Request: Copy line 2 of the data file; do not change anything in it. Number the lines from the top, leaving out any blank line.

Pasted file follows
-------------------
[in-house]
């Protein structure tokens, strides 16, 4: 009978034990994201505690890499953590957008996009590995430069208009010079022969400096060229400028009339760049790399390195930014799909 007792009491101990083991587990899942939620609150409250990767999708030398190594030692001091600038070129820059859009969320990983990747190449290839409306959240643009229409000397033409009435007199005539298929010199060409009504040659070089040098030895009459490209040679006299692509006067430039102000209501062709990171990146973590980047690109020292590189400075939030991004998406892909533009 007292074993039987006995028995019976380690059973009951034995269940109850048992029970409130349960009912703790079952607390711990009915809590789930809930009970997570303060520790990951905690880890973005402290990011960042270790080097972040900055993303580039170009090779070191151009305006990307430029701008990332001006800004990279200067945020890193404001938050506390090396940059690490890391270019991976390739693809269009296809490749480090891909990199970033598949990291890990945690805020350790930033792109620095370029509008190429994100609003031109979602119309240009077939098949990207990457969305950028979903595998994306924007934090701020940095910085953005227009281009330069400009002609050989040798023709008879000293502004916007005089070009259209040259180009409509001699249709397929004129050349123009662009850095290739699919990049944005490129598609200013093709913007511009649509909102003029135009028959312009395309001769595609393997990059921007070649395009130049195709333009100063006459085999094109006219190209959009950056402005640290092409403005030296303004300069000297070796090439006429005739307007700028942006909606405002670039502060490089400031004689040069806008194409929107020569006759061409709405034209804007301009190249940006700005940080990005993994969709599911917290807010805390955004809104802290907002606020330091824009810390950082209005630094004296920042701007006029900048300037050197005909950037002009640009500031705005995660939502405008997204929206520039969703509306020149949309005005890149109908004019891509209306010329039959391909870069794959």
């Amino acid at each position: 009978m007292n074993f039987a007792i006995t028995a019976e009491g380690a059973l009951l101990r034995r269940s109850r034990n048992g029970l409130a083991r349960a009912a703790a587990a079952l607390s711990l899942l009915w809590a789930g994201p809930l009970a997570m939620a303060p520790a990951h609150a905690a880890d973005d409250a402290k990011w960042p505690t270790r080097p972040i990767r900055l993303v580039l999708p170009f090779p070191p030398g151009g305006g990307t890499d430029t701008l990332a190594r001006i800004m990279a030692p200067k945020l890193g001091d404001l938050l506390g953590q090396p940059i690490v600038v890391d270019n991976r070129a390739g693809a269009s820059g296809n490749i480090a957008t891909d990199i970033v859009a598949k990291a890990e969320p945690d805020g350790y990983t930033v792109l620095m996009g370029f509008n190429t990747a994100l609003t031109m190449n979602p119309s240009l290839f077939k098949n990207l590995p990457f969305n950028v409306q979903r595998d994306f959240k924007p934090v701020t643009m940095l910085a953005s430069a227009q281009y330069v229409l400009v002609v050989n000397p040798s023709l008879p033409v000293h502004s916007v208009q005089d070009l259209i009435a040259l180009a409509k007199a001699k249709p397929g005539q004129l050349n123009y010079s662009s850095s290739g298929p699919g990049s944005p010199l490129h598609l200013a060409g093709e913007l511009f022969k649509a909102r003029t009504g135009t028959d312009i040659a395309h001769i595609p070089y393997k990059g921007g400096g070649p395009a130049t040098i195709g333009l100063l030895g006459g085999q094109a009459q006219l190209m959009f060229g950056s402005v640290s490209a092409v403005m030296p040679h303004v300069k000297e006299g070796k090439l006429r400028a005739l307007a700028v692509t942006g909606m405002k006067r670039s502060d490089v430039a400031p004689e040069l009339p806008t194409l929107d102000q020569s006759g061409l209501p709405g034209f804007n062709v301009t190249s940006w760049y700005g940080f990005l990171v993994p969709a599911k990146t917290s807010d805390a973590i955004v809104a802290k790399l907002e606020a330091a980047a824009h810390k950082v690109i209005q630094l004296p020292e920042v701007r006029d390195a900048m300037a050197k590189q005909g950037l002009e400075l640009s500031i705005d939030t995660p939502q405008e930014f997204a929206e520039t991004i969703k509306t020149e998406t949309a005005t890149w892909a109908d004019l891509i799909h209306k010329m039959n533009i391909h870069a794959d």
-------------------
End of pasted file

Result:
């Protein structure tokens, strides 16, 4: 009978034990994201505690890499953590957008996009590995430069208009010079022969400096060229400028009339760049790399390195930014799909 007792009491101990083991587990899942939620609150409250990767999708030398190594030692001091600038070129820059859009969320990983990747190449290839409306959240643009229409000397033409009435007199005539298929010199060409009504040659070089040098030895009459490209040679006299692509006067430039102000209501062709990171990146973590980047690109020292590189400075939030991004998406892909533009 007292074993039987006995028995019976380690059973009951034995269940109850048992029970409130349960009912703790079952607390711990009915809590789930809930009970997570303060520790990951905690880890973005402290990011960042270790080097972040900055993303580039170009090779070191151009305006990307430029701008990332001006800004990279200067945020890193404001938050506390090396940059690490890391270019991976390739693809269009296809490749480090891909990199970033598949990291890990945690805020350790930033792109620095370029509008190429994100609003031109979602119309240009077939098949990207990457969305950028979903595998994306924007934090701020940095910085953005227009281009330069400009002609050989040798023709008879000293502004916007005089070009259209040259180009409509001699249709397929004129050349123009662009850095290739699919990049944005490129598609200013093709913007511009649509909102003029135009028959312009395309001769595609393997990059921007070649395009130049195709333009100063006459085999094109006219190209959009950056402005640290092409403005030296303004300069000297070796090439006429005739307007700028942006909606405002670039502060490089400031004689040069806008194409929107020569006759061409709405034209804007301009190249940006700005940080990005993994969709599911917290807010805390955004809104802290907002606020330091824009810390950082209005630094004296920042701007006029900048300037050197005909950037002009640009500031705005995660939502405008997204929206520039969703509306020149949309005005890149109908004019891509209306010329039959391909870069794959």